The men would bring rabbits. These she would bury as soon as they left, as she had neither the skill nor the stomach to skin one.

At the beginning she had marched proudly into the store with her seed orders. Later she had done the walk of shame, buying actual vegetables.

She had stopped driving in to the bar in the evenings. She couldn’t bear the silent scrutiny of her tired face, her thinning body.

But Sarah had come to enjoy the solitude. She felt that she had begun to understand her father’s choice of a life without people, alone with the silence of nature, by which is meant night-time sounds of scurrying, snuffling and occasional howls.

And one day she had caught a fish – she had no idea what kind – and the sizzle, the aroma, and the warmth in her stomach had steeled her resolve.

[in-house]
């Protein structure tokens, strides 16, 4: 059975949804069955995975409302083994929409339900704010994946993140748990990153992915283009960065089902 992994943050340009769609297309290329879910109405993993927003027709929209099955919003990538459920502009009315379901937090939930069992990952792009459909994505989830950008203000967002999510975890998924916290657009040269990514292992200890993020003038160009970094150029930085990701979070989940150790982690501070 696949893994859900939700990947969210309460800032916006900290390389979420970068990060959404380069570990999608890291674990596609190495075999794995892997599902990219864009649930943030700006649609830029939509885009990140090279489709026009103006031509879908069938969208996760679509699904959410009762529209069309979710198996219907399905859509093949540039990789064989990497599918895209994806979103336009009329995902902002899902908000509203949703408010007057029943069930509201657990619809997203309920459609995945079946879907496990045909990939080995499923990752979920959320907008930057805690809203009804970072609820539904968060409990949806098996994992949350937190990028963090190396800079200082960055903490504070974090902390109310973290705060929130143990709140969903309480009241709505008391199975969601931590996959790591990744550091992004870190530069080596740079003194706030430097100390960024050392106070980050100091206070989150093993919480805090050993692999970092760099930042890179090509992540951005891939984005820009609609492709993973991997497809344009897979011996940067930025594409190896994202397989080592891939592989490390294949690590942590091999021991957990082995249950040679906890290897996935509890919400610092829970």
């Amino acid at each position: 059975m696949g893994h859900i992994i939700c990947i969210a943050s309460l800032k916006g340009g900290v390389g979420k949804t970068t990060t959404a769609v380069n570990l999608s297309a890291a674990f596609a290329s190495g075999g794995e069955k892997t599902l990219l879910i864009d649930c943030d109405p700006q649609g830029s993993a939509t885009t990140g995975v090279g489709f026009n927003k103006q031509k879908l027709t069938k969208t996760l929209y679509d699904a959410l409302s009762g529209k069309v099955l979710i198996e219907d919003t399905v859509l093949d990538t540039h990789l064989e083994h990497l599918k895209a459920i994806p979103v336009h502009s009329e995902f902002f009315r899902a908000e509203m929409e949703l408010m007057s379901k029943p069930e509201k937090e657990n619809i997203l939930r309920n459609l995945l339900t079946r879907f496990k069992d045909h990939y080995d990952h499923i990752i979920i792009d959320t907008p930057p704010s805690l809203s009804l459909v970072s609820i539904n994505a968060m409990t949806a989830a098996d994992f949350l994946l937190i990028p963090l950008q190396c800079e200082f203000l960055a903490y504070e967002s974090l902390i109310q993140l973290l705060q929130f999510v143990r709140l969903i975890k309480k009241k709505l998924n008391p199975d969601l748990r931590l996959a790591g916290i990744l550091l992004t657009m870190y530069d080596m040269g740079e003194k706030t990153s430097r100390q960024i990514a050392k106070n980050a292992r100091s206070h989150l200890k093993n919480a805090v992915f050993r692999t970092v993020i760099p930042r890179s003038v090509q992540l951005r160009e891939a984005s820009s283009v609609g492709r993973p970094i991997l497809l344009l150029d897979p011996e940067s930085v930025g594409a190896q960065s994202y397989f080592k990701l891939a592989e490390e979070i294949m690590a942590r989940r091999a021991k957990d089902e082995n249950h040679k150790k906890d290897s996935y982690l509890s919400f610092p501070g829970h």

So here she was at the start of a second Spring, seeds beside her, tugging at the earth with her bare fingers. She pulled at a clump of earth, which wouldn’t move. She pulled harder and a fistful of wet clay came away in her hand, so that she punched herself in the face with it.

She sighed and looked wearily down at the clump. With the section of clay gone she could see the corner of a metal box.

Buried treasure, was her first thought. No, was her second, because you’re not Scooby Doo. She pulled the box from the hole and used her trowel to work the lid open.

There was a gun inside.

It was a service revolver, evidently brought home by her father from the war. People had been supposed to return them, many had not. There were other things in the box. There was a Purple Heart. She had never known that her father had been injured in the war. She remembered his slight limp, but child-Sarah had thought that was because he was old, in his thirties.